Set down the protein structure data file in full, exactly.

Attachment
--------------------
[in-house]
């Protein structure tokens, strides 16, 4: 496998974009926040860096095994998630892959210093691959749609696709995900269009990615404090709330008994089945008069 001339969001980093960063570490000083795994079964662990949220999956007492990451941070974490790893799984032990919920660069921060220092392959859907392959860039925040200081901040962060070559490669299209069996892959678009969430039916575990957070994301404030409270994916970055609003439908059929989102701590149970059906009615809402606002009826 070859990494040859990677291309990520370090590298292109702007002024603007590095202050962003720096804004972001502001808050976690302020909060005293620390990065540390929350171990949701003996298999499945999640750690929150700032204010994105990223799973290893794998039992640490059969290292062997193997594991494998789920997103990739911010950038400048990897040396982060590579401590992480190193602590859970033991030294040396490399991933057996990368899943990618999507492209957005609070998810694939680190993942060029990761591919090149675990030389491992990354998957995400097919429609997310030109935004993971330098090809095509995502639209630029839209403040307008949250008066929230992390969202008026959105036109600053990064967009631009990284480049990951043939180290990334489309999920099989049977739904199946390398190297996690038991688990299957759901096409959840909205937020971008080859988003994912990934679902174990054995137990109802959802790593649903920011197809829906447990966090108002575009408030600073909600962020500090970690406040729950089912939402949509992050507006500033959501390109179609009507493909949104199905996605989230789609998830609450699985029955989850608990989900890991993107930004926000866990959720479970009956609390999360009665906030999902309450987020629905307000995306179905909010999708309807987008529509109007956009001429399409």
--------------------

[in-house]
């Protein structure tokens, strides 16, 4: 496998974009926040860096095994998630892959210093691959749609696709995900269009990615404090709330008994089945008069 001339969001980093960063570490000083795994079964662990949220999956007492990451941070974490790893799984032990919920660069921060220092392959859907392959860039925040200081901040962060070559490669299209069996892959678009969430039916575990957070994301404030409270994916970055609003439908059929989102701590149970059906009615809402606002009826 070859990494040859990677291309990520370090590298292109702007002024603007590095202050962003720096804004972001502001808050976690302020909060005293620390990065540390929350171990949701003996298999499945999640750690929150700032204010994105990223799973290893794998039992640490059969290292062997193997594991494998789920997103990739911010950038400048990897040396982060590579401590992480190193602590859970033991030294040396490399991933057996990368899943990618999507492209957005609070998810694939680190993942060029990761591919090149675990030389491992990354998957995400097919429609997310030109935004993971330098090809095509995502639209630029839209403040307008949250008066929230992390969202008026959105036109600053990064967009631009990284480049990951043939180290990334489309999920099989049977739904199946390398190297996690038991688990299957759901096409959840909205937020971008080859988003994912990934679902174990054995137990109802959802790593649903920011197809829906447990966090108002575009408030600073909600962020500090970690406040729950089912939402949509992050507006500033959501390109179609009507493909949104199905996605989230789609998830609450699985029955989850608990989900890991993107930004926000866990959720479970009956609390999360009665906030999902309450987020629905307000995306179905909010999708309807987008529509109007956009001429399409």